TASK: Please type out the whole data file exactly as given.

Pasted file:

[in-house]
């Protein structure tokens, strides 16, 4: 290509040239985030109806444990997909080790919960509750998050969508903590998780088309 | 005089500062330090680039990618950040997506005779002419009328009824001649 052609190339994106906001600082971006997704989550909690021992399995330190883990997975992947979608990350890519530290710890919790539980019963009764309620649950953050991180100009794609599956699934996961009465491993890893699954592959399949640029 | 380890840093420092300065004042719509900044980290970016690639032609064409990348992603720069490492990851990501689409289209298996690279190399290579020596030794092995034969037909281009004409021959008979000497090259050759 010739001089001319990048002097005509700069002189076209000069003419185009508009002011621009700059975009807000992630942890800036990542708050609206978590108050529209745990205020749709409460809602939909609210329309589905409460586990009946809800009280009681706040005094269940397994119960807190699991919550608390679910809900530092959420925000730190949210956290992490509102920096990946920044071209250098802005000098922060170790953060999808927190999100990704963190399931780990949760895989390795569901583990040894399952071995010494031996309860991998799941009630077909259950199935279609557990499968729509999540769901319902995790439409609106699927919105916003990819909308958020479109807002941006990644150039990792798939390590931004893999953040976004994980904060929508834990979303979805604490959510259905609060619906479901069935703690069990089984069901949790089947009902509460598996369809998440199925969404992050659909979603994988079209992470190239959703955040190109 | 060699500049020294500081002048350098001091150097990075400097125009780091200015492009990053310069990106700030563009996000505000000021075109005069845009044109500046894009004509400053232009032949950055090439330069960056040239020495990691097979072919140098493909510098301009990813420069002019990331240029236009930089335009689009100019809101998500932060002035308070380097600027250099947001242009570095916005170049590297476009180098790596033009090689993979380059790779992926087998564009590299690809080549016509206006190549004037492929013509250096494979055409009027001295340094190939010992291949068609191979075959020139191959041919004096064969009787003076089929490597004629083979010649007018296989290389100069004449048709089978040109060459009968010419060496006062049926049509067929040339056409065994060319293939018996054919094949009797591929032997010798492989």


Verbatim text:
[in-house]
């Protein structure tokens, strides 16, 4: 290509040239985030109806444990997909080790919960509750998050969508903590998780088309 | 005089500062330090680039990618950040997506005779002419009328009824001649 052609190339994106906001600082971006997704989550909690021992399995330190883990997975992947979608990350890519530290710890919790539980019963009764309620649950953050991180100009794609599956699934996961009465491993890893699954592959399949640029 | 380890840093420092300065004042719509900044980290970016690639032609064409990348992603720069490492990851990501689409289209298996690279190399290579020596030794092995034969037909281009004409021959008979000497090259050759 010739001089001319990048002097005509700069002189076209000069003419185009508009002011621009700059975009807000992630942890800036990542708050609206978590108050529209745990205020749709409460809602939909609210329309589905409460586990009946809800009280009681706040005094269940397994119960807190699991919550608390679910809900530092959420925000730190949210956290992490509102920096990946920044071209250098802005000098922060170790953060999808927190999100990704963190399931780990949760895989390795569901583990040894399952071995010494031996309860991998799941009630077909259950199935279609557990499968729509999540769901319902995790439409609106699927919105916003990819909308958020479109807002941006990644150039990792798939390590931004893999953040976004994980904060929508834990979303979805604490959510259905609060619906479901069935703690069990089984069901949790089947009902509460598996369809998440199925969404992050659909979603994988079209992470190239959703955040190109 | 060699500049020294500081002048350098001091150097990075400097125009780091200015492009990053310069990106700030563009996000505000000021075109005069845009044109500046894009004509400053232009032949950055090439330069960056040239020495990691097979072919140098493909510098301009990813420069002019990331240029236009930089335009689009100019809101998500932060002035308070380097600027250099947001242009570095916005170049590297476009180098790596033009090689993979380059790779992926087998564009590299690809080549016509206006190549004037492929013509250096494979055409009027001295340094190939010992291949068609191979075959020139191959041919004096064969009787003076089929490597004629083979010649007018296989290389100069004449048709089978040109060459009968010419060496006062049926049509067929040339056409065994060319293939018996054919094949009797591929032997010798492989």